François-André Danican Philidor (1726-95) was a versatile chap: he is
probably best known today as a chess master with a sophisticated set of opening
moves to his name — the Philidor Defence. But, a member of a talented musical
family, he also found employment at the Royal Chapel at Versailles (where he
first made his mark by beating the older musicians at chess!) and was a leading
exponent of the evolving genre of opéra comique. Indeed, his first
opera Blaise le savetier (The Cobbler’s Wife) might be judged to
have marked the launch of opéra comique; moreover, both the operas in
the programme seem to have anticipated (and perhaps inspired?) Mozart.
Blaise le savetier commences à la Figaro with a
‘domestic’. Young, handsome but penniless, Blaise and his vivacious wife
Blaisine must battle not only against poverty but also against the predatory
attentions of their rapacious landlords, Mr and Mrs Pinch. The latter are aptly
named, for they squeeze every last penny and attempt to coax sexual favours
from their young tenants.
Many of Philidor’s arias are quite short, interposed between the spoken
dialogue, but they establish character deftly and several make effective use of
the woodwind to add individuality. Martene Grimson (her real-life pregnancy
adding a wry frisson to the drama!) was superb as Blaisine: her principal aria
was tender and lyrical, and she acted convincingly and engagingly. As the
landlord’s grasping wife, Aoife O’Sullivan brought sparkle and energy to
the role. Robert Anthony Gardiner was a wily, relaxed Blaise, delivering the
text crisply, and projecting clearly and with pleasing tone. He made the most
of his virtuoso number, enjoying a duet with himself as he supplied his
wife’s responses in resplendent falsetto counterfeit.
Philidor’s expertise at chess earned him the moniker ‘le subtil’, and
dexterity, ingenuity and imagination are certainly all evident in the
composer’s resourceful shaping of the numerous ensembles and dramatic use of
harmony. The quintet was particularly zesty as the young couple presented a
united force in the face of their hysterical landlady’s outburst; here, as
throughout, Jeremy Gray’s direction was adroit, inventive but never fussy.
When André Ernest Modeste Grétry (1741-1813) appeared in Paris in 1767 he
presented Philidor with a rival. (Apparently, Philidor took refuge in chess,
playing blindfolded and taken on several opponents simultaneously.)
The personnel of Grétry’s L’amant jaloux (The Jealous Lover)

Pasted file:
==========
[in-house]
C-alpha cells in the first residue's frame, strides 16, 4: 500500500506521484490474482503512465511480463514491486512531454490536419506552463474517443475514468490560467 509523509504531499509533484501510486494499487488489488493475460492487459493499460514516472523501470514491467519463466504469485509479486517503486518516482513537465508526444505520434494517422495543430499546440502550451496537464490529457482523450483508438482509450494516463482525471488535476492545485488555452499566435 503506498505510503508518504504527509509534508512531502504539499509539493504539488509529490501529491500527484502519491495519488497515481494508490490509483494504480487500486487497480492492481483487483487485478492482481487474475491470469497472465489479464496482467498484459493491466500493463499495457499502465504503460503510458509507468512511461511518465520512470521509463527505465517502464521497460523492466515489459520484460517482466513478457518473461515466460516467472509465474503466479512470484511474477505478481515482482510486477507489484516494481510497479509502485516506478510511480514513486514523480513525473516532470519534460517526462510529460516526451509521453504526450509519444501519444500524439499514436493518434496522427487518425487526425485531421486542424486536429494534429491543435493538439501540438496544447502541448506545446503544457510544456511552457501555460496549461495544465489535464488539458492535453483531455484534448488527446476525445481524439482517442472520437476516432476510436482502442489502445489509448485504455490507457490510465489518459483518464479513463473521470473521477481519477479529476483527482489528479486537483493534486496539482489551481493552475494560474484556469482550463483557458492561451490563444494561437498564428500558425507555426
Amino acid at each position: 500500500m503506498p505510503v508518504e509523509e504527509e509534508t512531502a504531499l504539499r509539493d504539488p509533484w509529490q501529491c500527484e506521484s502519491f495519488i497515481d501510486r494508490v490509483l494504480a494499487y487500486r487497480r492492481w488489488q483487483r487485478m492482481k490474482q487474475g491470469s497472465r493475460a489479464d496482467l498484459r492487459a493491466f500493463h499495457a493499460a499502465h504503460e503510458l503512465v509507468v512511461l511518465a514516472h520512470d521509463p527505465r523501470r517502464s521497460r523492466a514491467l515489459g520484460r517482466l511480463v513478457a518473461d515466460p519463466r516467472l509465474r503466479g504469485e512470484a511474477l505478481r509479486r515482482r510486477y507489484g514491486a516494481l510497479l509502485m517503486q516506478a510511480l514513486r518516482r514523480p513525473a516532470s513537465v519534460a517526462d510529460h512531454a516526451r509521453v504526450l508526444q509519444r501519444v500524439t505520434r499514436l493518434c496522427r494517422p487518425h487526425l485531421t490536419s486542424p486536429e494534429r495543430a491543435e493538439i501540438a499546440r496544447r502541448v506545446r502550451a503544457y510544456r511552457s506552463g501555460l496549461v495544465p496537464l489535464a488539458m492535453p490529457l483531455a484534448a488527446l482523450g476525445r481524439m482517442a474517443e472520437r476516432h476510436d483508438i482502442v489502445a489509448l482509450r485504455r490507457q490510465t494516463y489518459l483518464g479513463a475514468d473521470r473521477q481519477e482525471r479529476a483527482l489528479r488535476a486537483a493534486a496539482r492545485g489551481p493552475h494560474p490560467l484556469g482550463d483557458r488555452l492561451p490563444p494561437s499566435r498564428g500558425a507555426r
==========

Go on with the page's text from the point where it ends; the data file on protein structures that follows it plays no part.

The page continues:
are a familiar bunch, straight out of commedia dell’arte: an aging father,
his eligible daughter, her guileful maid and two penniless suitors. The
fast-paced and delightfully inconsequential plot embraces all the rudiments of
commedia — mistaken identities, nocturnal hide-and-seek, with a
mandolin serenade thrown in for good measure.
Blaise (Robert Anthony Gardiner), Blaisine (Martene Grimson), Mr Pinch (Oliver Mercer)
Don Lopez, a rich merchant of Cadiz, does not want his widowed daughter
Léonore to re-marry, but she has other plans, being enamoured of the madly
jealous Don Alonze. Alonze’s sister and Léonore’s friend, Isabelle, is
being pursued by her tutor who wants to marry her. Florival drives away the
tutor and Isabelle takes refuge with Léonore, whereupon Alonze mistakes her
for a secret lover of Léonore Meanwhile Florival has fallen in love with the
mysterious stranger he has rescued and arrives at the house; informed by the
housekeeper that it is owned by Léonore, he assumes the latter must be the
object of his affection and serenades her. He is overheard by Alonze who, in a
furious rage, confronts Florival in the garden at night. Fortunately, they
realise they are not rivals before they do each other any damage. A
conveniently arriving inheritance allows Alonze to marry Léonore and,
fulfilling the requirements the comic genre, Florival also marries Isabelle.
The soprano parts are technically demanding but all three singers coped
admirably with the challenges. As Isabelle, Grimson’s coloratura was accurate
and her intonation secure, while Máire Flavin was excellent as the feisty
maid, Jacinthe. Tenor Oliver Mercer performed Florival’s serenade delicately
and touchingly, and Oliver Dunn was strong and confident as Don Lopez. The
translation by Gray and French is typically pithy, but at times some of the
cast seemed not entirely comfortable in the spoken passages.
Seated behind the performers, the musicians of Chroma performed with grace
and lightness, conductor Andrew Griffiths thoughtfully highlighting the musical
details in a manner which complemented the character and form of the vocal
lines. Griffiths clearly appreciates the composers’ melodic inventiveness and
the overall musico-dramatic structure of these works. The orchestral tone was
pleasing, the intonation excellent, and the ensemble between band and singers
consistent and secure.
Seeking out rarities and novelties has been a favourite, and greatly
rewarding, Bampton pursuit since the company’s creation nearly twenty years
ago. And, although dramatically rather slight, these two seldom performed
French opéras-comiques of the eighteenth-century provided much
melodious charm and humorous drollery, proving once again that Bampton
Classical Opera can be relied upon to entertain with style and accomplishment:
a company truly serious about comedy.
here for cast and production information.